Once you have the amount of time your project will take, it's time to figure out how much time you actually have with your current level of staffing.
To determine your time budget, the first step is identifying who is working on the project, and how much time he/she has allocated to it specifically.
In an ideal world, he/she is working on the project 8 hours a day, 5 days a week. But between onboarding new employees, vacation time, holidays, and other time out of the office, the realistic time budget looks much different than the real time budget.
Once you have your time budget, you can determine who should work on which specific tasks.
But before you can do that, you need to determine the order of the tasks you need to accomplish.
Understanding how the tasks that comprise your project are dependent on each other is a prerequisite to determining the order in which you'll complete those tasks, and therefore who is working on them.
To determine the order of the tasks that you'll need to accomplish, go through the entire list and identify which tasks need to be completed to start work on the other tasks. Go task-by-task and identify if it depends on another task or is a dependency on another task.
Once you understand those relationships, make a graph to determine if there are any choke-points or risky tasks. Once you understand these relationships, you can determine how to tackle them in sequence with the staffing you have available.
HINT: A good tool to graph dependencies of tasks is DiagremmeR, which can be run in R.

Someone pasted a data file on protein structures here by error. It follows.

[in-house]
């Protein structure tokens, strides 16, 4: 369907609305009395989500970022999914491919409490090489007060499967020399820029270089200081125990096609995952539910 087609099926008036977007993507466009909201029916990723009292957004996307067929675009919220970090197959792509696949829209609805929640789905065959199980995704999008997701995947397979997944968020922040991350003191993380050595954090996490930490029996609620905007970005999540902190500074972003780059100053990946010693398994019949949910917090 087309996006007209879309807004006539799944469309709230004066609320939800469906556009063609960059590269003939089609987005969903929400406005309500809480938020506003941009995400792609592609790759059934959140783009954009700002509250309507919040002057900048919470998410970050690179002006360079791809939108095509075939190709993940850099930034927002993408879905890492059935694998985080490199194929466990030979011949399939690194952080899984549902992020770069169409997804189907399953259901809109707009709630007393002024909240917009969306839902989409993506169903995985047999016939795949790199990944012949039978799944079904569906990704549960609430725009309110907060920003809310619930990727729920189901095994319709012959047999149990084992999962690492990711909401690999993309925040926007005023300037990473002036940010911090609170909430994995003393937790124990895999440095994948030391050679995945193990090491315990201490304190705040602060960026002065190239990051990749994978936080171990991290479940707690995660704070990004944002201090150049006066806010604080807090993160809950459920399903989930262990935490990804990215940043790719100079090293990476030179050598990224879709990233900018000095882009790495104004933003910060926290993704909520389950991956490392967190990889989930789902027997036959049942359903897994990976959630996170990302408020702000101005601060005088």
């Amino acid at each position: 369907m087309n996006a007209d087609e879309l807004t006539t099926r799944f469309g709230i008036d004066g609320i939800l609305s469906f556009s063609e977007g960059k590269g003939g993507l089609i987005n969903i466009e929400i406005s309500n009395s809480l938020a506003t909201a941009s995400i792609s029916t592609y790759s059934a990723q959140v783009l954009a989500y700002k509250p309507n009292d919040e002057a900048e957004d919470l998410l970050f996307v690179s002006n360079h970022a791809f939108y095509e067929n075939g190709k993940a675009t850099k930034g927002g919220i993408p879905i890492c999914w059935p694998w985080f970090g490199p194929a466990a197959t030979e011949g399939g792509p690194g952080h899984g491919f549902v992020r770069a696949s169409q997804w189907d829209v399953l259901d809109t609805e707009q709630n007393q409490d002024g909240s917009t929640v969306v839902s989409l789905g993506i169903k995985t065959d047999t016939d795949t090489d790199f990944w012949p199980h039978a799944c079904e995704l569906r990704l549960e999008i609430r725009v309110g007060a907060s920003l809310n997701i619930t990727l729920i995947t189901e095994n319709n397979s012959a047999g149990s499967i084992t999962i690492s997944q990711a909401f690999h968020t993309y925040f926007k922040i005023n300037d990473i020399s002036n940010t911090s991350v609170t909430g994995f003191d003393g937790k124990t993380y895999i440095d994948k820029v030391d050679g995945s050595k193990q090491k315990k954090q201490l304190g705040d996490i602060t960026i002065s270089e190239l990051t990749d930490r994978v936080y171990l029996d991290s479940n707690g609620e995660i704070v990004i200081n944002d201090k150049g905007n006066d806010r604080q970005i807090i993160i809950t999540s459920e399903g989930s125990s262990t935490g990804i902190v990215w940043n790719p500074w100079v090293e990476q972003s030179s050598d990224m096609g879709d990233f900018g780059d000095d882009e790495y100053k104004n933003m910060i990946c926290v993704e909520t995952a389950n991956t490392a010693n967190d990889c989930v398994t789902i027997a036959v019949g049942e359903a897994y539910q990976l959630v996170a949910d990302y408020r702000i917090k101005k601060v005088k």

As we've discussed, humans are optimistic, and would prefer to visualize the happy path. Unfortunately, the happy path is often the path less trodden, so it's incumbent upon you to plan with failure in mind.
In your time budget, account for lost time
Few people spend their entire work week on whatever project they are working on. Between ramp-up, vacation time, bugs, and holidays, most engineers are working at less than 75% capacity on a given project. Explicitly account for this lost time in your timeline to provide a more realistic estimate.
Add testing to the project plan
In a perfect world, everything we build would behave as expected.
Unfortunately, we don't live in a perfect world. Building a resilient infrastructure to identify and resolve bugs is a costly but worthwhile investment, and ensures that your product offers a good user experience.
As part of your project, carve out specific time for your developers to write the tests that will ensure your project behaves as you'd expect.
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Humans are bad at creating timelines, but at least we're predictably bad. By adopting a process that addresses the root-causes of the Planning Fallacy, we can begin to estimate projects with more accuracy.
In the end, creating a better timeline comes down to a few simple steps:
- Identify the tasks that comprise your project to the granularity of what an individual would work on in a given day, and estimate how long each of those tasks will take. Be prepared for the unhappy path, and add tasks like writing integration tests into the plan.
- Determine the budget of time you have available per person who is working on your project
- Outline the dependencies of the tasks that comprise your project to determine the order you need to complete them
- Based on the availability in your time budget, identify who should work on each task
Than you just have to follow the plan.